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March 5, 2015

Race & criminal justice: Lessons from Ferguson

Riot policemen

In police-citizen relations, the past cannot be ignored, David Harris told an overflow crowd Feb. 25 at the latest Reed Smith lecture from the School of Social Work’s Center on Race and Social Problems.

“With race and criminal justice, we are never writing on a blank slate,” Harris said. “There is a history, and it counts, every single time.”

In introducing Harris, who is a distinguished faculty scholar and professor of law, former city councilman Sala Udin called him “the preeminent police researcher [and] leading national authority on racial profiling.”

Harris began outlining his topic, “The Collision of Race and Criminal Justice: Lessons From the Aftermath of Ferguson,” by showing images of protests in this Missouri town following the killing of unarmed black teen Michael Brown by white police officer Darren Wilson. Police in military-style protective gear aimed weapons at crowds of civilians with their hands in the air, and faced off with police dogs against people carrying signs saying, “I am a man.” Harris then flashed similar photos from 1960s civil rights protests.

police dog“How far have we come?” he said. “We have come a long way but not nearly far enough. We have to be farther along than this.”

Harris pointed out that local police departments had been front and center in the enforcement of runaway slave laws and segregationist edicts in the South.

“This was American policing, lest we forget,” he said. “So I have to ask — who was the genius who brought the dogs to Ferguson? When I saw this in August, I thought, oh my God. People don’t understand the history they are dealing with.”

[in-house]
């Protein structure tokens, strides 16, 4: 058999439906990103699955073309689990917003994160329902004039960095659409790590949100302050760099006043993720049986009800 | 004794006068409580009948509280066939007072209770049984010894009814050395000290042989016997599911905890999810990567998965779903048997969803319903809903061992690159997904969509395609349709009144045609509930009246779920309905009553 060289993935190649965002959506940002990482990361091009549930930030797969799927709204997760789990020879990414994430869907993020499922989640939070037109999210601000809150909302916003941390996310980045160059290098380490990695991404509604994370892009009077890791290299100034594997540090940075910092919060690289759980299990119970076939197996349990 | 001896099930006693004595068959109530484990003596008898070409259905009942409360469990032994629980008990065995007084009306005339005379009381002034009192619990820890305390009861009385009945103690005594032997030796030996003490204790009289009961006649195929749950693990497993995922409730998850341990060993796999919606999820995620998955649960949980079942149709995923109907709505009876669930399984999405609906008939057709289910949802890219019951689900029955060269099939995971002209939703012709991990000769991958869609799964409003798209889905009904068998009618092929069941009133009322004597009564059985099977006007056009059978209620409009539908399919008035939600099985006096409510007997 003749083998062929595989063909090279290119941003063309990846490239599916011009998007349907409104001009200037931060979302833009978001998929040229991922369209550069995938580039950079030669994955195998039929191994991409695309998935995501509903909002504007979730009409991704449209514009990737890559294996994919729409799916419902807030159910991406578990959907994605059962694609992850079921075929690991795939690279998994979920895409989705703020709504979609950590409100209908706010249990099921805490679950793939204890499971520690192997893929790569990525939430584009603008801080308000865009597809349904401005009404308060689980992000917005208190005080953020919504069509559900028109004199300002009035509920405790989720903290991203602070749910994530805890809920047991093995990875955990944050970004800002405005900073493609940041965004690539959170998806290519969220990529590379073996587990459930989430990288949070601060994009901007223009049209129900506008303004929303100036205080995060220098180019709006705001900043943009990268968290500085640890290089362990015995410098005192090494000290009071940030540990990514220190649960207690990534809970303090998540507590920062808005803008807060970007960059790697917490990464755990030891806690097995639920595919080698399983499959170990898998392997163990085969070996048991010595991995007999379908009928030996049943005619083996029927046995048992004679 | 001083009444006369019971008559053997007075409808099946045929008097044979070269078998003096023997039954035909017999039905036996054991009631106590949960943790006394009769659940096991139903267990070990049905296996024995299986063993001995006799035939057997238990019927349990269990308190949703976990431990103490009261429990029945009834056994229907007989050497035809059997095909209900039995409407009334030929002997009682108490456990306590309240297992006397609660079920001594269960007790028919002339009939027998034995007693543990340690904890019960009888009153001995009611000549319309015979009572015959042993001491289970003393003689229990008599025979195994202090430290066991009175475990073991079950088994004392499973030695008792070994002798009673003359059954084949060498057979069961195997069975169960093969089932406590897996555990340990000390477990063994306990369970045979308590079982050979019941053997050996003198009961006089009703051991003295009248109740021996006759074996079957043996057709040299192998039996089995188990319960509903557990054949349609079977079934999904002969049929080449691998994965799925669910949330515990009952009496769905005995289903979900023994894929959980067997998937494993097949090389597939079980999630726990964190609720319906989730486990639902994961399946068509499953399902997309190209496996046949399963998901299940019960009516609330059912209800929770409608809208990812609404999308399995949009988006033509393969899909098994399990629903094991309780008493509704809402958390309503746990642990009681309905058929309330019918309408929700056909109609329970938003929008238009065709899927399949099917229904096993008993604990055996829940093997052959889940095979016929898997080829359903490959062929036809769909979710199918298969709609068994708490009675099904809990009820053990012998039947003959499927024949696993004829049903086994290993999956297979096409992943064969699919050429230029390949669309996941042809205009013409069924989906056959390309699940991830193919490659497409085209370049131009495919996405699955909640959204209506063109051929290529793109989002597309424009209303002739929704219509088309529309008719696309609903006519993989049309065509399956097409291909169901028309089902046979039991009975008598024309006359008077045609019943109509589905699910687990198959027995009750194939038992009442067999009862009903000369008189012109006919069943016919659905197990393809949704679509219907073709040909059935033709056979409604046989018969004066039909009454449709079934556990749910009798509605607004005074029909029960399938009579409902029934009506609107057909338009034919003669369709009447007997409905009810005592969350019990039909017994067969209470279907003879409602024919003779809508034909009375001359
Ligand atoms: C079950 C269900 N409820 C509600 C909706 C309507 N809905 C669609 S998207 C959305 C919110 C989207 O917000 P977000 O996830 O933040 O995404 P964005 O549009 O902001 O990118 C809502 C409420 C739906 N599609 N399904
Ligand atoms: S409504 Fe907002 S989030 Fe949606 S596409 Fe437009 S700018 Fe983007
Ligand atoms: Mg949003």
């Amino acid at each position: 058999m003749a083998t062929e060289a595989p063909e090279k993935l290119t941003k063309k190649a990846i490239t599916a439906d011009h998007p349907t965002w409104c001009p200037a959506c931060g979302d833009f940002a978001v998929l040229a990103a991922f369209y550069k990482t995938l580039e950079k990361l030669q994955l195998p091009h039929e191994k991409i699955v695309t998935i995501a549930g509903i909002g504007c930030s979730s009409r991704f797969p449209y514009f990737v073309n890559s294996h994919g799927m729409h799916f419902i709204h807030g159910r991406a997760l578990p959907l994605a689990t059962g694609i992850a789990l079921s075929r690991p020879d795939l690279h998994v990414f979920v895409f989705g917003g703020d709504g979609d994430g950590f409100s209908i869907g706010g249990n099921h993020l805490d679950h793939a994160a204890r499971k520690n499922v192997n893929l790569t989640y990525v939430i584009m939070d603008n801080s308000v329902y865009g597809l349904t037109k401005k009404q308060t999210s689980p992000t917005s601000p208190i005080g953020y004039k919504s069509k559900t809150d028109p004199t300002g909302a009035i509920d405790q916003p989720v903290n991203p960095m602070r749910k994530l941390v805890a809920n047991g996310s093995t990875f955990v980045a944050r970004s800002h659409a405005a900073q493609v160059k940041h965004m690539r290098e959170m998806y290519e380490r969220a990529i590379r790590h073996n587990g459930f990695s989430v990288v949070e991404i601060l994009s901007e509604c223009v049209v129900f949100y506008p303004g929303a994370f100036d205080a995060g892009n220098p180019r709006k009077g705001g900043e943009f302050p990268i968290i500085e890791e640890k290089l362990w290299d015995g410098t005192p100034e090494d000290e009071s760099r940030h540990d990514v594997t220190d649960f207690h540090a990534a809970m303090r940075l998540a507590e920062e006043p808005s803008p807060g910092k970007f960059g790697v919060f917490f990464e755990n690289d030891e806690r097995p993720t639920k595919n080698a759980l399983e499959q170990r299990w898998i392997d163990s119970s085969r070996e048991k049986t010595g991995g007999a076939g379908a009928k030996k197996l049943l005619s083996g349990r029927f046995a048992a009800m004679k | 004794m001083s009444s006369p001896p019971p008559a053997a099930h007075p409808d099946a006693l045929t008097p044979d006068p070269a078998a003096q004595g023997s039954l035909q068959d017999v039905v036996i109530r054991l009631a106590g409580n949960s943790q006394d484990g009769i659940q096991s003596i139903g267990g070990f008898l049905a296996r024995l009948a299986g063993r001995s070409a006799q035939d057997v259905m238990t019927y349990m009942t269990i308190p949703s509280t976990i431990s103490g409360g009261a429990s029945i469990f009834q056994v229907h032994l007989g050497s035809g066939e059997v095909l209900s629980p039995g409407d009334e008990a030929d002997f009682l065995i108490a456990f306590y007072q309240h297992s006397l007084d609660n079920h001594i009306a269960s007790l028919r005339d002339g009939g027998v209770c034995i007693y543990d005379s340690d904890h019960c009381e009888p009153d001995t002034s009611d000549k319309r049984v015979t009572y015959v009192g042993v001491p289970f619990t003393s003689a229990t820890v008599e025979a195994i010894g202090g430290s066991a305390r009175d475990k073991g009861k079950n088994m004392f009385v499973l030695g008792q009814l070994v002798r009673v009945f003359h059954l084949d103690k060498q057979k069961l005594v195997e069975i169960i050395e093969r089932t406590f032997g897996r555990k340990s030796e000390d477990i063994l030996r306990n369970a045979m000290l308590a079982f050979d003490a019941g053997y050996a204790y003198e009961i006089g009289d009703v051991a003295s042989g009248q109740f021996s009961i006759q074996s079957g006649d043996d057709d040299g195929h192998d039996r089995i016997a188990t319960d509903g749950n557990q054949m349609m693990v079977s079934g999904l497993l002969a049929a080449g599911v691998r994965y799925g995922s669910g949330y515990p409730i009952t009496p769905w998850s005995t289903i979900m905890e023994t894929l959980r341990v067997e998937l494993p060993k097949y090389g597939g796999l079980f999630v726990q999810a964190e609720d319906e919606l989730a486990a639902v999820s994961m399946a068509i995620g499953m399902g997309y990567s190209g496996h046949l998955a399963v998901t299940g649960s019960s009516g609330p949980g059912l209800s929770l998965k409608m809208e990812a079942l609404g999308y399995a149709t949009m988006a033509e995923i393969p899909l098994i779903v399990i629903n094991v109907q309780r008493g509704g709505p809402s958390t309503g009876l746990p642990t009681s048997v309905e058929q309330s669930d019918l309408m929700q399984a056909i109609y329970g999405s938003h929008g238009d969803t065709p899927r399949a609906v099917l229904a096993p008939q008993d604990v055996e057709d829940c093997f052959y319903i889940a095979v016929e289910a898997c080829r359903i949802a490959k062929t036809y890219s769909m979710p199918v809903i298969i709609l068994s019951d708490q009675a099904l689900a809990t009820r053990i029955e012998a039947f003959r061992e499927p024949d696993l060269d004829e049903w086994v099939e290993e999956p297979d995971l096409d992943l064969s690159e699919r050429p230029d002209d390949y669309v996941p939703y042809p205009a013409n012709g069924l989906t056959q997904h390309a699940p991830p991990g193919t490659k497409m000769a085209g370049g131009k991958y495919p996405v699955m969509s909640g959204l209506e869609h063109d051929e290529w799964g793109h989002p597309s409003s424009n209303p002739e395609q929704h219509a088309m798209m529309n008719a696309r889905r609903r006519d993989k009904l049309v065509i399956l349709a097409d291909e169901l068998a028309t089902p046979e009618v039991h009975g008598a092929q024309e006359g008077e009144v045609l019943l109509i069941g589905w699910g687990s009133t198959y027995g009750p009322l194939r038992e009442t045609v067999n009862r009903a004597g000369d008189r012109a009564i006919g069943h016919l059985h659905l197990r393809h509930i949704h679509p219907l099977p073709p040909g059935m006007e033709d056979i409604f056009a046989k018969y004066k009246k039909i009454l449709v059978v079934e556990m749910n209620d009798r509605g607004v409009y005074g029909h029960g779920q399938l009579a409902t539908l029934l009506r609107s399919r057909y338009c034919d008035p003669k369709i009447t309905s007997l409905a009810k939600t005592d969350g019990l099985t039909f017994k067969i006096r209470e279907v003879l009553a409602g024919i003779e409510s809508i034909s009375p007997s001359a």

Even FBI director James B. Comey has admitted that the past still was overwhelming current relations between law enforcement and the public, Harris noted, when Comey told a Georgetown crowd on Feb. 12: “First, all of us in law enforcement must be honest enough to acknowledge that much of our history is not pretty. At many points in American history, law enforcement enforced the status quo, a status quo that was often brutally unfair to disfavored groups. … One reason we cannot forget our law enforcement legacy is that the people we serve and protect cannot forget it, either. So we must talk about our history. It is a hard truth that lives on.”

Harris said, “I almost fell off my chair” at the nation’s top law-enforcement officer’s unusual acknowledgment of this issue.

“If there’s one thing we can do,” Harris continued, “we can make lessons about that history part of police training.”


The single most frequent question Harris is asked, he said, is why more police officers are not arrested, tried and convicted for misconduct.

Blame the law, he said.

“Police in the United States have a privilege to use force,” he explained, “that is necessary to do their jobs [and] reasonable and proportional in the situation.”

While other citizens under suspicion of committing violence must prove they acted in self-defense, for police the question is only, Did you use excessive force?

“The way that is defined favors the police,” Harris said.

“Prosecuting these cases turns out to be devilishly difficult,” he added. “With most jurors, they are going to accept a story told by police. They are going to think the police are the good guys.” Trying to prosecute a police officer is “going against the dominant narrative. You are starting [from] behind.”